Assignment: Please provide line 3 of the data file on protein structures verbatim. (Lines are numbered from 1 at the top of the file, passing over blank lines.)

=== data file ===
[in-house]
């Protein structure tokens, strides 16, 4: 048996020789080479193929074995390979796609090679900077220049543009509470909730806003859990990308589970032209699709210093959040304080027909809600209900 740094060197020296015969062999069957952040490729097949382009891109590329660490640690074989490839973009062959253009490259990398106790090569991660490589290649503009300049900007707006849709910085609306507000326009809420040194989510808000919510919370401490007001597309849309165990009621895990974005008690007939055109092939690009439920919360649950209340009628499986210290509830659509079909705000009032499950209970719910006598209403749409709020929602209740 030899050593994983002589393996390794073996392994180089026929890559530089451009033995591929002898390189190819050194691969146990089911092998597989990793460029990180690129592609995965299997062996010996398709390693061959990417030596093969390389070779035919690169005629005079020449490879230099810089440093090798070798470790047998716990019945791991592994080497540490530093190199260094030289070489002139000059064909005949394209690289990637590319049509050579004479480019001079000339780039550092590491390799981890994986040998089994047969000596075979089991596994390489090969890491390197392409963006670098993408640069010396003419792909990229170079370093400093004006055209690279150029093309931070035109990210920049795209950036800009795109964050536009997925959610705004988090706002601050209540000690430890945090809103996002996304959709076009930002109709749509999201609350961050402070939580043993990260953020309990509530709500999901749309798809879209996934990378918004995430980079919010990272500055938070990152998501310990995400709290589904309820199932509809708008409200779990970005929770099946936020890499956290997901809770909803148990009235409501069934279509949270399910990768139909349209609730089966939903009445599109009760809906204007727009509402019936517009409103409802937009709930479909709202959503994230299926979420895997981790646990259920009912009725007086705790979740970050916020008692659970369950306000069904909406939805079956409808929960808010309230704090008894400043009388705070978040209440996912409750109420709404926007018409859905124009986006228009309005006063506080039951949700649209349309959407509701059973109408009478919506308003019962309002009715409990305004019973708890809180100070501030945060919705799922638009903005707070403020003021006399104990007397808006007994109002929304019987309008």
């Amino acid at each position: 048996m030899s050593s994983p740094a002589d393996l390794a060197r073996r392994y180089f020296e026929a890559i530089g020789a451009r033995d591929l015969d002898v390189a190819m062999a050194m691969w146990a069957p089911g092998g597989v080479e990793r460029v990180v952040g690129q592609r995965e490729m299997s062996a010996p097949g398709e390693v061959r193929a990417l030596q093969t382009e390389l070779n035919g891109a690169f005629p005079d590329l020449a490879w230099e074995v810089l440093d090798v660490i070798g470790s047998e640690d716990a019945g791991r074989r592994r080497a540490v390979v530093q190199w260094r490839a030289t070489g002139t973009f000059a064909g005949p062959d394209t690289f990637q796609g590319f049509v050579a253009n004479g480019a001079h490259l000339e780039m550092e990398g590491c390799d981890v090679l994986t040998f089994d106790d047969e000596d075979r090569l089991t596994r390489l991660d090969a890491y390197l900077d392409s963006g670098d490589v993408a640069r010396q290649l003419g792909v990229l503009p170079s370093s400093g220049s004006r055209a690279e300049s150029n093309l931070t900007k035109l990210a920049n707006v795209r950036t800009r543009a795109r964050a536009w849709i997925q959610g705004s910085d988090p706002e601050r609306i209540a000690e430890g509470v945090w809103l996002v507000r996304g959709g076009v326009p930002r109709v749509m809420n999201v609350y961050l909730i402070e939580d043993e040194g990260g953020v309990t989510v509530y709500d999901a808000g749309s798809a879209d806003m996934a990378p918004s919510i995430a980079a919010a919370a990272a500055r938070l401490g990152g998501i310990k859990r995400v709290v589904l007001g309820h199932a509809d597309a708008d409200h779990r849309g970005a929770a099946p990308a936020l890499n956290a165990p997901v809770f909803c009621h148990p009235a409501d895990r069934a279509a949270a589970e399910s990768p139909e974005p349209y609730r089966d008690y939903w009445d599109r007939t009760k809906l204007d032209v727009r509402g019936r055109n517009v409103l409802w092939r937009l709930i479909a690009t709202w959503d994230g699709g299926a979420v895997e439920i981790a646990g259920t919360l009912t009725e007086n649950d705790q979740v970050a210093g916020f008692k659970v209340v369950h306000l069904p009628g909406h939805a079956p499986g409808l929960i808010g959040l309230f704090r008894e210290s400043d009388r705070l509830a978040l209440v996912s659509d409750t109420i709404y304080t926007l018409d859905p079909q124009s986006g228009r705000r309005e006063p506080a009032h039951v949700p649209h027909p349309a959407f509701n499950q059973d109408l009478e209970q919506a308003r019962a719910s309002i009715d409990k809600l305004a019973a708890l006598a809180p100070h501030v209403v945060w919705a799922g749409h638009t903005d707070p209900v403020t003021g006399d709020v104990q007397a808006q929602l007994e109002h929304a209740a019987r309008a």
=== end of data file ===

């Amino acid at each position: 048996m030899s050593s994983p740094a002589d393996l390794a060197r073996r392994y180089f020296e026929a890559i530089g020789a451009r033995d591929l015969d002898v390189a190819m062999a050194m691969w146990a069957p089911g092998g597989v080479e990793r460029v990180v952040g690129q592609r995965e490729m299997s062996a010996p097949g398709e390693v061959r193929a990417l030596q093969t382009e390389l070779n035919g891109a690169f005629p005079d590329l020449a490879w230099e074995v810089l440093d090798v660490i070798g470790s047998e640690d716990a019945g791991r074989r592994r080497a540490v390979v530093q190199w260094r490839a030289t070489g002139t973009f000059a064909g005949p062959d394209t690289f990637q796609g590319f049509v050579a253009n004479g480019a001079h490259l000339e780039m550092e990398g590491c390799d981890v090679l994986t040998f089994d106790d047969e000596d075979r090569l089991t596994r390489l991660d090969a890491y390197l900077d392409s963006g670098d490589v993408a640069r010396q290649l003419g792909v990229l503009p170079s370093s400093g220049s004006r055209a690279e300049s150029n093309l931070t900007k035109l990210a920049n707006v795209r950036t800009r543009a795109r964050a536009w849709i997925q959610g705004s910085d988090p706002e601050r609306i209540a000690e430890g509470v945090w809103l996002v507000r996304g959709g076009v326009p930002r109709v749509m809420n999201v609350y961050l909730i402070e939580d043993e040194g990260g953020v309990t989510v509530y709500d999901a808000g749309s798809a879209d806003m996934a990378p918004s919510i995430a980079a919010a919370a990272a500055r938070l401490g990152g998501i310990k859990r995400v709290v589904l007001g309820h199932a509809d597309a708008d409200h779990r849309g970005a929770a099946p990308a936020l890499n956290a165990p997901v809770f909803c009621h148990p009235a409501d895990r069934a279509a949270a589970e399910s990768p139909e974005p349209y609730r089966d008690y939903w009445d599109r007939t009760k809906l204007d032209v727009r509402g019936r055109n517009v409103l409802w092939r937009l709930i479909a690009t709202w959503d994230g699709g299926a979420v895997e439920i981790a646990g259920t919360l009912t009725e007086n649950d705790q979740v970050a210093g916020f008692k659970v209340v369950h306000l069904p009628g909406h939805a079956p499986g409808l929960i808010g959040l309230f704090r008894e210290s400043d009388r705070l509830a978040l209440v996912s659509d409750t109420i709404y304080t926007l018409d859905p079909q124009s986006g228009r705000r309005e006063p506080a009032h039951v949700p649209h027909p349309a959407f509701n499950q059973d109408l009478e209970q919506a308003r019962a719910s309002i009715d409990k809600l305004a019973a708890l006598a809180p100070h501030v209403v945060w919705a799922g749409h638009t903005d707070p209900v403020t003021g006399d709020v104990q007397a808006q929602l007994e109002h929304a209740a019987r309008a």